Perhaps the most frustrating thing is that there are organized pockets of my life, and although they’re small ones, they’re big enough to prove that order is possible, which only makes me wish everything else could be so easy and then exasperated when it’s not. For instance, I can organize the linen cabinet and expect it to stay in good order for a long time because it’s all just the same stuff going in and out. No one is growing out of towels or using half of a bed sheet and saving the rest for later (and then forgetting all about it) or buying new pillowcases at the grocery store in an endless loop. We have our linens and they all have a proper place and everything is neat and tidy and conforms to a grid, and the only way I’d improve on the situation is either making the cabinet bigger or myself smaller so I could crawl inside and live there where everything is organized and pretty and nothing ever changes.
But life is not a linen cabinet. Life is a refrigerator.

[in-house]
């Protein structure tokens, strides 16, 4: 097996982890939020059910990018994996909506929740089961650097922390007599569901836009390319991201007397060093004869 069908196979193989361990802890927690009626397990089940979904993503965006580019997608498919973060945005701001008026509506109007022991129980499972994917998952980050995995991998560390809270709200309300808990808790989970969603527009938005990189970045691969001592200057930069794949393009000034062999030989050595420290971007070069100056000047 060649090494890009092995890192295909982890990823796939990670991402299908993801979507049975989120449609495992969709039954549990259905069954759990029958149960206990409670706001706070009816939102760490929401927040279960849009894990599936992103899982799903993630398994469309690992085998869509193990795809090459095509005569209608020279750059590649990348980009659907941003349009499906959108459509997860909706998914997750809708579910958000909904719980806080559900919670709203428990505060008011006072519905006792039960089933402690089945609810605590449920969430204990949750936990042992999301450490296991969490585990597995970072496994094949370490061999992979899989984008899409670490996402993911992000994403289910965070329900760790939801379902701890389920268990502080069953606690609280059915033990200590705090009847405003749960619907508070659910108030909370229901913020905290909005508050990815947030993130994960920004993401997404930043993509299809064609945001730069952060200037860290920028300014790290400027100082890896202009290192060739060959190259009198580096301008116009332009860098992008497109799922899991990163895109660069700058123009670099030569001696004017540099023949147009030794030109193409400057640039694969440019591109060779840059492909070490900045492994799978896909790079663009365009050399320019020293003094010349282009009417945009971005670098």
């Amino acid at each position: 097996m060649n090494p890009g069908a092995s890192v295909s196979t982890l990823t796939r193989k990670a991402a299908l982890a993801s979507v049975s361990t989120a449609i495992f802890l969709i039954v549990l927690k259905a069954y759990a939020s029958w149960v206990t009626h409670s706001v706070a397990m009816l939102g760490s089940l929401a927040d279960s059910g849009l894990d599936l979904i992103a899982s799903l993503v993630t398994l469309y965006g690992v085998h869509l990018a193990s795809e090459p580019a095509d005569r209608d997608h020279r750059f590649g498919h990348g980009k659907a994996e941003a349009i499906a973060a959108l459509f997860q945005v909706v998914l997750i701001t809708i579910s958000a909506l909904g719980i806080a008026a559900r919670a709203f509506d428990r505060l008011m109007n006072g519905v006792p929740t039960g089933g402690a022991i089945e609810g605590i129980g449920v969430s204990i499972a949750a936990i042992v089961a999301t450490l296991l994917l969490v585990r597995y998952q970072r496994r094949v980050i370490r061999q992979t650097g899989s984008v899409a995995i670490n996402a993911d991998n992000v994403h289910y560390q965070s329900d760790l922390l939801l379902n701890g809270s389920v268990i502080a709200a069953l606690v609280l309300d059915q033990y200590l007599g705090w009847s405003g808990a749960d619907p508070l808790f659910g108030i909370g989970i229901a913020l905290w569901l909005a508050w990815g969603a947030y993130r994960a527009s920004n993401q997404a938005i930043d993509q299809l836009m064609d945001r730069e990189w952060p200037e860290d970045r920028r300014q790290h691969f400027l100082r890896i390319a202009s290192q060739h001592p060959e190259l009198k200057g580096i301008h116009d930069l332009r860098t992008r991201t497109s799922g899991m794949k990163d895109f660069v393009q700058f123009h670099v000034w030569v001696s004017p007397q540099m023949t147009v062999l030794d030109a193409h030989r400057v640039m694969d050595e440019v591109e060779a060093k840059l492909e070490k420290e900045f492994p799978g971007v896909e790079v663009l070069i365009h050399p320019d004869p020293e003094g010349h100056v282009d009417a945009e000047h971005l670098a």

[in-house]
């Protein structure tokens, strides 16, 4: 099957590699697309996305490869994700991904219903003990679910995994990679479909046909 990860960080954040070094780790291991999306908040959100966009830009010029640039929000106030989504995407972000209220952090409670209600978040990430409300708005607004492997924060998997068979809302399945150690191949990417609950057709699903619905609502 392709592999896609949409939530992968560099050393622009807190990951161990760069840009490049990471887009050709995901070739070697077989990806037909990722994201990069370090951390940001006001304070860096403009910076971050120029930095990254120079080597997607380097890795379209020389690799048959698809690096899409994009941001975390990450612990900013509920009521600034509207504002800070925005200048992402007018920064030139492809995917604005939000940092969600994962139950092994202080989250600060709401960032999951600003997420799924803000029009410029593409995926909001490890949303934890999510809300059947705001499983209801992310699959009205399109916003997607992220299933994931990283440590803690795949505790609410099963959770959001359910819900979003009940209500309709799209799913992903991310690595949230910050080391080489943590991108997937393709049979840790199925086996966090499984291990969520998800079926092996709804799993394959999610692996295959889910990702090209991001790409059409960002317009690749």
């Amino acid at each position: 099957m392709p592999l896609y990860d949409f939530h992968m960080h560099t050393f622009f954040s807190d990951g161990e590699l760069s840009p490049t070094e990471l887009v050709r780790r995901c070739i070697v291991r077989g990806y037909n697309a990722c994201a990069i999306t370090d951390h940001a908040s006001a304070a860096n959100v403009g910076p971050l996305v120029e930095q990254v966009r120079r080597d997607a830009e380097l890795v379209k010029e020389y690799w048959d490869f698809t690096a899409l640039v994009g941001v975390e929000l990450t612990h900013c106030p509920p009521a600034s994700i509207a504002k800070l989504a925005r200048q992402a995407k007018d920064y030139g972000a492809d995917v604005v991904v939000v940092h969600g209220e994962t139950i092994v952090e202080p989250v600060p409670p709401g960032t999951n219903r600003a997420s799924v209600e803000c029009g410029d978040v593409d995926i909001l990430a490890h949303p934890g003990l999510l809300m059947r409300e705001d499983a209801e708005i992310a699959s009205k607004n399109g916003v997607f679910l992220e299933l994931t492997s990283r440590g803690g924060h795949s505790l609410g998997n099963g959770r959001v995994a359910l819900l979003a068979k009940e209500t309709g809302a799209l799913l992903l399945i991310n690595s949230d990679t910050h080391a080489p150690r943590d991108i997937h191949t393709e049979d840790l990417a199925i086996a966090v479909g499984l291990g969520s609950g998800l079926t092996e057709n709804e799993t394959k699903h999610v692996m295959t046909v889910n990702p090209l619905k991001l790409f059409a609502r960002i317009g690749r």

You can’t put perishables in the linen cabinet. You can’t keep a family alive on room-temperature chicken.
Yep, all those thousands of moving parts that make up life–all those things I wish would just get in line and hold still–those are the perishables. And life is a giant shelved box whose contents are constantly changing. Things move around, are used up, go bad and get thrown away, and are replaced, either by more of the same or by something completely unexpected. (Somehow we ended up with a mystery bottle of Boone’s Farm Blue Hawaiian? That must be a metaphor for something.) When I think about life as a fridge, I realized there’s very little in there that will still be around a year from now (although we can count on the Boone’s), and holy shit, that’s terrifying. Like I needed another reminder of the swift passage of time and the impermanence of all things and the ever-expanding nature of the universe. Happy existential Wednesday, everyone! Yay.
Anyhoo, as pleasing as this metaphor is, it doesn’t really change anything. I still have to restock the fridge and reload the dishwasher and relearn to cope with adulthood every other day or so. To expect a linen cabinet to function like a refrigerator, or vice versa, would be to expect life to be something different from what it is. It’s not a puzzle comprising pieces that each have a single correct position in the whole, but more like a…I don’t know, a giant tub of bath toys that constantly drift away from where I put them.
But you can’t do a puzzle in the tub. And you can’t keep the yogurt next to the beach towels. Go ahead and needlepoint that onto a pillow. I’ll wait.